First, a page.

Mind your own business with your absolute heart and soul; but see that it is a good business first. That it is corn and sweet pease you are producing, – not gun powder and arsenic. And be sure of this, literally: – You must really rather die than make any destroying mechanism or compound… In your powder and petroleum manufactory, we work no more… There is no physical crime at this day, so far beyond pardon, – so without parallel in its untempted guilt, as the making of war machinery, and invention of mischievous substance. Two nations may go mad and fight like harlots – God have mercy on them – you who hand them carving knives off the table for leave to pick up a dropped sixpence, what mercy is there for you?”

There are so many problems with this statement – not because it is wrong but because it is right. The problems involved in extracting ourselves from the industries of empire and violence are overwhelming.

I recall late on last year, the job of administration for the NHS was to be privatised and outsourced to an arms dealing company. The bid was abandoned after a petition, praise God. But it raises the question: how can we abstain from such things when everything is increasingly being mixed up together? Will we refuse to pay our taxes one day? What has it come to when it is proposed that the NHS be administered by the arms trade? That juxtaposition is a joke.

We could also ask the question from the other side of a war, ie. what resources are wars fought to secure? If its true, as Adam Curtis’ documentary Bitter Lake sees it, that our endless adventures in Iraq are ultimately about our commitments to Saudi Arabia (that is, our addiction to their oil), then it becomes a question of not only of the “arsenic and gunpowder…” we produce, but also what we consume. If we add to this the new information that our reliance on fossil fuels has itself turned into a war on the sublime cosmic sphere that God’s put us on, we are confronted with a question…

Addressing our fondness for petrol is something like the book on the shelf that we know is there, but put off reading. At what point do we decide that this choice is upon us? One part of what Ched Myers calls radical discipleship involves protest, activism and petitioning the powers – and this is growing, praise God. But if this is all we do then we confirm our total reliance on the powers to change the world for us. Are they going to be the sole agents of Good News? Another side is the rearrangement of ordinary life in spite of the powers. I believe that ordinary life can and must be rearranged radically, and that the Spirit of change empowers ordinary people to change the world in ways the powers cannot.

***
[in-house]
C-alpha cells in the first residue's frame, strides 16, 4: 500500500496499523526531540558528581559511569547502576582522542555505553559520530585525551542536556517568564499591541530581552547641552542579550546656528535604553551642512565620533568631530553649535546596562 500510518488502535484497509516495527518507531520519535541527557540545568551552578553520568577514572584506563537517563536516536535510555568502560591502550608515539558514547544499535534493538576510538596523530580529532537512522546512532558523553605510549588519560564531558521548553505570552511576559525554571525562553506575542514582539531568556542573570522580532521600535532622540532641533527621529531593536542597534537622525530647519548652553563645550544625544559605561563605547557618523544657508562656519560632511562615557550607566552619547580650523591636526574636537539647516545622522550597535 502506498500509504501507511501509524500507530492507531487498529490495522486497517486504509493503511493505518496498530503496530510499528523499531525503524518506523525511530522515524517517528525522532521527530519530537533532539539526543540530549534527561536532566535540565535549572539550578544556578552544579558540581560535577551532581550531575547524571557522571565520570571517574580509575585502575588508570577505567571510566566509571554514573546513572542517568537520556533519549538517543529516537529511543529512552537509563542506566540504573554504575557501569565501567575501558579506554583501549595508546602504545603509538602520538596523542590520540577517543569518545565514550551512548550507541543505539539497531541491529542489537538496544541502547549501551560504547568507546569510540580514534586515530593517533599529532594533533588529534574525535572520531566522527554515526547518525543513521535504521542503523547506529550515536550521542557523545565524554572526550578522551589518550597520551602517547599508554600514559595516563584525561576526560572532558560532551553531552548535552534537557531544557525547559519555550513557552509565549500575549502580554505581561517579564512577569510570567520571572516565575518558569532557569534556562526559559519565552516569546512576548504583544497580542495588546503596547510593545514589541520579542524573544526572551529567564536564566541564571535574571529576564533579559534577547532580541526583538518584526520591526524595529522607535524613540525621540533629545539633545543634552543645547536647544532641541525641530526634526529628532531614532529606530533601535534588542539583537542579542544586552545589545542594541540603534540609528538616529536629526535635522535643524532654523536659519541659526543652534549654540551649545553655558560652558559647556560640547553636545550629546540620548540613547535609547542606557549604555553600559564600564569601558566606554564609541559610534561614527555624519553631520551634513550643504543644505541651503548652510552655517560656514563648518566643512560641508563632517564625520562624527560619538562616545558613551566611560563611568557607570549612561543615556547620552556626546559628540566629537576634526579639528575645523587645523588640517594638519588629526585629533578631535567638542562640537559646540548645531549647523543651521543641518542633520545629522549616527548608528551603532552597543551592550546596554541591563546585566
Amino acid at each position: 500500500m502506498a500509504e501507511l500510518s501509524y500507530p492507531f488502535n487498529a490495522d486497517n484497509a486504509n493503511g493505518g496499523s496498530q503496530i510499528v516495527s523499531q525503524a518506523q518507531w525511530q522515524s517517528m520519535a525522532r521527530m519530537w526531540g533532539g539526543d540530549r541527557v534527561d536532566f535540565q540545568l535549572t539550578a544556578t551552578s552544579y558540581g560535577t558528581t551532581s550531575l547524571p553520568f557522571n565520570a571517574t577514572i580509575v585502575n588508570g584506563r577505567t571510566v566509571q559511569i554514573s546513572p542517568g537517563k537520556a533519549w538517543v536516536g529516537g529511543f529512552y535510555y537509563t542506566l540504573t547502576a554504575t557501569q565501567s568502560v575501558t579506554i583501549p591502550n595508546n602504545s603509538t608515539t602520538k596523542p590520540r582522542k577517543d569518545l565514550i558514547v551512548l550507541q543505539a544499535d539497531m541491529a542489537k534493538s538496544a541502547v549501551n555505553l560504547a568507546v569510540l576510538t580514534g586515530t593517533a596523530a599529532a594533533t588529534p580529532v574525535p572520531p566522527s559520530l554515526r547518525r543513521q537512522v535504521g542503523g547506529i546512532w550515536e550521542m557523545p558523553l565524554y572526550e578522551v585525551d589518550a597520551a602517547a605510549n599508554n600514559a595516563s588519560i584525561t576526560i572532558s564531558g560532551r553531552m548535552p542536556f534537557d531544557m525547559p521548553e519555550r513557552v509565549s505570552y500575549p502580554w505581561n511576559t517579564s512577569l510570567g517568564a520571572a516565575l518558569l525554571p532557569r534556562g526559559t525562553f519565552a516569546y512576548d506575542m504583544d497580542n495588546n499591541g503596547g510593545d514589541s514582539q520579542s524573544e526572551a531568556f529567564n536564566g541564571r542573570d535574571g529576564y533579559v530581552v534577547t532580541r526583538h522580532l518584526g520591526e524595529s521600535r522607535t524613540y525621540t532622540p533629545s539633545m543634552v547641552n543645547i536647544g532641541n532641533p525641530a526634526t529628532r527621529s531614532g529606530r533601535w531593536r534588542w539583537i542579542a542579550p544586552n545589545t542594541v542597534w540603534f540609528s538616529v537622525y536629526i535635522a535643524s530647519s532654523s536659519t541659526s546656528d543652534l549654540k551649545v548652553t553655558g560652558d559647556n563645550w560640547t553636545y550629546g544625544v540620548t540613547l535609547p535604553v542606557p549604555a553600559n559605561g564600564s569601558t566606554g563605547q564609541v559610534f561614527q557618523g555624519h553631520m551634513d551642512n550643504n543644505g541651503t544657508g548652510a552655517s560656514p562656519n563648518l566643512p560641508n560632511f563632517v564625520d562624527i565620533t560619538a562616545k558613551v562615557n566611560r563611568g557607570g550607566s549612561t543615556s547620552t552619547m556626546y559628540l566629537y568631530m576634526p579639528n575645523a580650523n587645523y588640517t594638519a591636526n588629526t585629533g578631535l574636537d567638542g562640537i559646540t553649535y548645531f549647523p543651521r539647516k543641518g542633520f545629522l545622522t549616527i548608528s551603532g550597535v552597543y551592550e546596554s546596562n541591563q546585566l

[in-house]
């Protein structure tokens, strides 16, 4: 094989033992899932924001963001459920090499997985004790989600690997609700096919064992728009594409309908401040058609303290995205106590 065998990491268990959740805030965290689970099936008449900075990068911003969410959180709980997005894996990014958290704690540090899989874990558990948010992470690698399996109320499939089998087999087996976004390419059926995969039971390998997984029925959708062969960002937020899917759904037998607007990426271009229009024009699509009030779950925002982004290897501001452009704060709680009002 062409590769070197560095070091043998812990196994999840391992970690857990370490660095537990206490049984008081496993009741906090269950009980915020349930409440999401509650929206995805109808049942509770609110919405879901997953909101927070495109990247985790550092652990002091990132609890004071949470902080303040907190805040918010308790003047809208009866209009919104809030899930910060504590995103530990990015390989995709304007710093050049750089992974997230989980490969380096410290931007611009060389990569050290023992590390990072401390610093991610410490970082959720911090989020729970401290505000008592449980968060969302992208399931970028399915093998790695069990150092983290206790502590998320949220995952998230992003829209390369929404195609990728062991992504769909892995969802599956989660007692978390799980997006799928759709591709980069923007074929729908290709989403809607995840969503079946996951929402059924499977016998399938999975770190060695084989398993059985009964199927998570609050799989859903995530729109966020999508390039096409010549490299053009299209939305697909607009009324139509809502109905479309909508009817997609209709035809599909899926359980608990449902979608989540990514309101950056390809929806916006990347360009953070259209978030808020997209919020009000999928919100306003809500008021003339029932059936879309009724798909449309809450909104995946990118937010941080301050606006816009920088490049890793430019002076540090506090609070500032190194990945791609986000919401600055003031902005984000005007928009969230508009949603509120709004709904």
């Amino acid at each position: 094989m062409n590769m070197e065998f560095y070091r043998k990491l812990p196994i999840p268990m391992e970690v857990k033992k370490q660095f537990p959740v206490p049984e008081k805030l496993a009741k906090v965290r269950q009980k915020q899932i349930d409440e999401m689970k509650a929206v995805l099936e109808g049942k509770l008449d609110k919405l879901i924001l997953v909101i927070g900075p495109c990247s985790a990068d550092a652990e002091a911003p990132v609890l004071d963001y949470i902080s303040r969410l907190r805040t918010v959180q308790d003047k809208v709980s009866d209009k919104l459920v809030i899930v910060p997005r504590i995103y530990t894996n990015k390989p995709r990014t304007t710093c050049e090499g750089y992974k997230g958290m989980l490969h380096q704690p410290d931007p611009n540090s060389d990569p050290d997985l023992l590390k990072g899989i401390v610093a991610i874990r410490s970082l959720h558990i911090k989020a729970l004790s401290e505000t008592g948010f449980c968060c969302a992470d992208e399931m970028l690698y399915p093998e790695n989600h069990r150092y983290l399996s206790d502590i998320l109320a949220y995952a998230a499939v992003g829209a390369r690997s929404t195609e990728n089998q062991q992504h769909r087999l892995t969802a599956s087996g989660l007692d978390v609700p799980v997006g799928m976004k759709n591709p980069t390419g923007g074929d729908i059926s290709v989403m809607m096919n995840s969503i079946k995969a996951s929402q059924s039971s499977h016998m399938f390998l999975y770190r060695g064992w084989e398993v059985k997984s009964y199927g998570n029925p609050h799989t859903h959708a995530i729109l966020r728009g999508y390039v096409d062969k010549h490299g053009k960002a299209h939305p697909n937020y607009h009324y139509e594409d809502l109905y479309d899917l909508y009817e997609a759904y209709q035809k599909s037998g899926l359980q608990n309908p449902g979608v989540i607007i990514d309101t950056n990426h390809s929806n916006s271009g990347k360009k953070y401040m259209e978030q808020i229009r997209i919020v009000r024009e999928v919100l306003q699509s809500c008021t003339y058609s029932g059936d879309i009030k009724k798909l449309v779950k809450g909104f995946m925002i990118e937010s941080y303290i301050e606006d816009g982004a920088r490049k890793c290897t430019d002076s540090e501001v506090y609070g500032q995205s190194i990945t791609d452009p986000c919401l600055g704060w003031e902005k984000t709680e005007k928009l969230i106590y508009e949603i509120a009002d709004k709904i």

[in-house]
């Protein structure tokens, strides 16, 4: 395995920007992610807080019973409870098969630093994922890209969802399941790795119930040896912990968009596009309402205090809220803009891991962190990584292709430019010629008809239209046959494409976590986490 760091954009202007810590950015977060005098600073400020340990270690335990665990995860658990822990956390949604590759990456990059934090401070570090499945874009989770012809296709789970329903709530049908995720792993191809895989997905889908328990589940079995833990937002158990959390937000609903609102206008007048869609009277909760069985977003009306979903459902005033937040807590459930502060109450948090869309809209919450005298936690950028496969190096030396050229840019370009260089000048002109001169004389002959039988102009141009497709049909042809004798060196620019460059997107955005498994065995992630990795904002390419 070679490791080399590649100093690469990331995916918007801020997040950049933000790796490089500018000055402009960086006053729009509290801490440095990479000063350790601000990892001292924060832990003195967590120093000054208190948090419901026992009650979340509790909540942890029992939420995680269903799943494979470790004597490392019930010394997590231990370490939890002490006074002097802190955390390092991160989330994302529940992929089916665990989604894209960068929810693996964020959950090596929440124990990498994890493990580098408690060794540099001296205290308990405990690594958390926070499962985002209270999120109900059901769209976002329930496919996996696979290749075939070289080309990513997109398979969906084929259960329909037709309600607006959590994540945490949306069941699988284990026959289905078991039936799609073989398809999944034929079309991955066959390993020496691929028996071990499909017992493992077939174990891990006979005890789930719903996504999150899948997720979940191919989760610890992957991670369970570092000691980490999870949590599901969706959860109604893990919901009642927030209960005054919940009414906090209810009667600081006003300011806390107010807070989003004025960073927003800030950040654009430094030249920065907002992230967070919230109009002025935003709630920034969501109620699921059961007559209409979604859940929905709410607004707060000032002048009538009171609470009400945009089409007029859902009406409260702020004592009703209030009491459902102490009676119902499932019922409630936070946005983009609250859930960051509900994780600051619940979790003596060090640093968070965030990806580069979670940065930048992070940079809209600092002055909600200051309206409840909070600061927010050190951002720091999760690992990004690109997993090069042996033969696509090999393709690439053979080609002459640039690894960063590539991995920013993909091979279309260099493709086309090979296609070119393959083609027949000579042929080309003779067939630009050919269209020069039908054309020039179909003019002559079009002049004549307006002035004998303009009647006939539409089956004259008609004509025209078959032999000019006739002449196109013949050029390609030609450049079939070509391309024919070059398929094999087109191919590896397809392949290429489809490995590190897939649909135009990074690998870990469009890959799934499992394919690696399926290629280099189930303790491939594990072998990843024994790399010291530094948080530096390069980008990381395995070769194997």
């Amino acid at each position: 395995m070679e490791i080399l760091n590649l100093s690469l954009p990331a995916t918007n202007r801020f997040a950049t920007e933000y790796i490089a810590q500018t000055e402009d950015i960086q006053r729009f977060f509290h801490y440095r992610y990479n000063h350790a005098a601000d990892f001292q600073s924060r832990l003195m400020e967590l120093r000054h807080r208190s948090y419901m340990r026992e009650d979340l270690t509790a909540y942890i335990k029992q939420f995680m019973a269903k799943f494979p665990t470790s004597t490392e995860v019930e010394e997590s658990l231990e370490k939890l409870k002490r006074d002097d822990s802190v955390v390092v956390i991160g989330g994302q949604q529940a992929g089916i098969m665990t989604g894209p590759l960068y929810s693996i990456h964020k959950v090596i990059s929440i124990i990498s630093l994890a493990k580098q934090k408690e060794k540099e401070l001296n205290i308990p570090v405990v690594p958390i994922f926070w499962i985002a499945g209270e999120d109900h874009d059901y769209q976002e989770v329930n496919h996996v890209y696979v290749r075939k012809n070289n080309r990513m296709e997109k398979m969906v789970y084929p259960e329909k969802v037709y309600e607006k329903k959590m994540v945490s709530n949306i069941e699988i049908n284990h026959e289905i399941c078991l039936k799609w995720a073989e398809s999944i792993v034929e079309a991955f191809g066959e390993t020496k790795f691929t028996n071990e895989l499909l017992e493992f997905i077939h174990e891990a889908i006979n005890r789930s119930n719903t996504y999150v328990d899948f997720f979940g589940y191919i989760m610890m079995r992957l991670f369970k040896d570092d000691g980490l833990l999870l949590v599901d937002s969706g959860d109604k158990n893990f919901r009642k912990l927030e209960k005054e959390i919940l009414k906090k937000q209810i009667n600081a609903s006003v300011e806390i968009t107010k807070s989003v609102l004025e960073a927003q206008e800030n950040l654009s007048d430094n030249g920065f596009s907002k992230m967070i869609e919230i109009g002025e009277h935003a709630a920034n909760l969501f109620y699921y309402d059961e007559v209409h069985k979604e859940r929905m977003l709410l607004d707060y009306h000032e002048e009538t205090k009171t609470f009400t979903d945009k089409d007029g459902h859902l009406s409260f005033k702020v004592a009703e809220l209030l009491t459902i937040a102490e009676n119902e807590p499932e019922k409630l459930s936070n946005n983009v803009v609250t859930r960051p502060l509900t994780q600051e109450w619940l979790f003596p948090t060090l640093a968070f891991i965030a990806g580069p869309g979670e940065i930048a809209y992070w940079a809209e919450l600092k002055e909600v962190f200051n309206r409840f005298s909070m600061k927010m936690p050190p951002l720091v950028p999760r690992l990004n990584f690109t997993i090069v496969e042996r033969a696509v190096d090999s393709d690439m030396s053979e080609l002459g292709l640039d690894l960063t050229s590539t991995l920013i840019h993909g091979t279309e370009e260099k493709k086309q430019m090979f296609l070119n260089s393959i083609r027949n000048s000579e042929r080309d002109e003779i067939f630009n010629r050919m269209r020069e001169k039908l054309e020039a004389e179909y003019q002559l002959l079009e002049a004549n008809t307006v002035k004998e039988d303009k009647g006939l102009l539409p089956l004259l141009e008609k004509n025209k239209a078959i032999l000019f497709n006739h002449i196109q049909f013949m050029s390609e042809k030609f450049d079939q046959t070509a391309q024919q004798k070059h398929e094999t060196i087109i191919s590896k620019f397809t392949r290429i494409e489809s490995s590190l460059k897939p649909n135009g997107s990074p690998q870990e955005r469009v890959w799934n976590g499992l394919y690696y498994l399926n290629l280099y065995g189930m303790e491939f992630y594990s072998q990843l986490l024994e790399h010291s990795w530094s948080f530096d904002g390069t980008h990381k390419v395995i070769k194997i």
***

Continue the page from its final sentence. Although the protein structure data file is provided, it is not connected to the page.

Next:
Ched Myers describes the moment Jesus told some fishermen and a tax collector to quit their jobs and join His movement like this:

The first step in dismantling the dominant social order is to overturn the “world” of the disciple: in the Kingdom, the personal and the political are one. These concrete imperatives are precisely what the rich are unable or unwilling to respond to…” (from Binding the Strongman)

And now let the disclaimers begin. Just as Zacheus the tax collector kept his job, and St Paul continued making tents, and Nicodemus stuck to politics, and there is no sign that the Roman centurion quit even his job as the teeth of imperialistic power – ordinary life is not to be rearranged arbitrarily, nor is it always possible to make very necessary changes all at once. Likewise, a plumber needs a van, families sometimes need cars, and I don’t want to go to hospital with a broken leg on a bicycle (anymore than I want to be checked in by arms dealers on the reception desk). When we think of our petrol addiction, and the wars fought to supply it, we’re not talking about something like quitting smoking (a personal change), rather we are challenging the very things that ordinary life is arranged around. We will have to change the world outside ourselves in some way, to rearranging it around something better than the motor car.

The change is impossible without re-forming grass roots geographical community and will inevitably involve reforming life around some kind of geographic village well – a life shared with others in a walkable, or bike-able, locale, and shareable resources. We can’t make the change until we emerge from the identity of individualism and consumerism.

Grass roots community resists empire. Empire dismantles grass roots community. Amongst numerous new technologies of the last century our reliance on the motor car (for all it has given us) has helped to dismantle grass roots community. I am not suggesting that none of us should have them – it actually helps a lot if some of us do. But I am, unapologetically saying that we will not be able to emerge from empire as long as our lives, as individuals and families, are arranged around the motor car rather than around our local community.